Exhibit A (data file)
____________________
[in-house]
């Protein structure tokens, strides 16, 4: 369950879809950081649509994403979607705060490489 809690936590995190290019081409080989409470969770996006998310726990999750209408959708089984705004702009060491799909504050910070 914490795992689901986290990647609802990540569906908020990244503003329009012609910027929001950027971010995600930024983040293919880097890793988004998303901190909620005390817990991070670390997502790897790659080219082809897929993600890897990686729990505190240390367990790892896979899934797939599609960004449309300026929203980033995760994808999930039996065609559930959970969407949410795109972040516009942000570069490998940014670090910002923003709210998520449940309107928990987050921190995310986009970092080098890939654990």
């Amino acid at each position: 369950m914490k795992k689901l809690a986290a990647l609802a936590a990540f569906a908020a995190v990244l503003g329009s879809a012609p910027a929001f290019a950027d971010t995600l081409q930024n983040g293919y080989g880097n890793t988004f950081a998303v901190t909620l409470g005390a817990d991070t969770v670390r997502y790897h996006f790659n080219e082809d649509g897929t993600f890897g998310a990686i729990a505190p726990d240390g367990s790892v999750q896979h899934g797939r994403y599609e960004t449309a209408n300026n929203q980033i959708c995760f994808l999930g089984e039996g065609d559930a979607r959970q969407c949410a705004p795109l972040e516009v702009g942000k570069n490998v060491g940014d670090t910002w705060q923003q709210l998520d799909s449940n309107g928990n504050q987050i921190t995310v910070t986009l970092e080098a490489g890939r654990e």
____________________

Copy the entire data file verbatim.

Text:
[in-house]
């Protein structure tokens, strides 16, 4: 369950879809950081649509994403979607705060490489 809690936590995190290019081409080989409470969770996006998310726990999750209408959708089984705004702009060491799909504050910070 914490795992689901986290990647609802990540569906908020990244503003329009012609910027929001950027971010995600930024983040293919880097890793988004998303901190909620005390817990991070670390997502790897790659080219082809897929993600890897990686729990505190240390367990790892896979899934797939599609960004449309300026929203980033995760994808999930039996065609559930959970969407949410795109972040516009942000570069490998940014670090910002923003709210998520449940309107928990987050921190995310986009970092080098890939654990």
């Amino acid at each position: 369950m914490k795992k689901l809690a986290a990647l609802a936590a990540f569906a908020a995190v990244l503003g329009s879809a012609p910027a929001f290019a950027d971010t995600l081409q930024n983040g293919y080989g880097n890793t988004f950081a998303v901190t909620l409470g005390a817990d991070t969770v670390r997502y790897h996006f790659n080219e082809d649509g897929t993600f890897g998310a990686i729990a505190p726990d240390g367990s790892v999750q896979h899934g797939r994403y599609e960004t449309a209408n300026n929203q980033i959708c995760f994808l999930g089984e039996g065609d559930a979607r959970q969407c949410a705004p795109l972040e516009v702009g942000k570069n490998v060491g940014d670090t910002w705060q923003q709210l998520d799909s449940n309107g928990n504050q987050i921190t995310v910070t986009l970092e080098a490489g890939r654990e």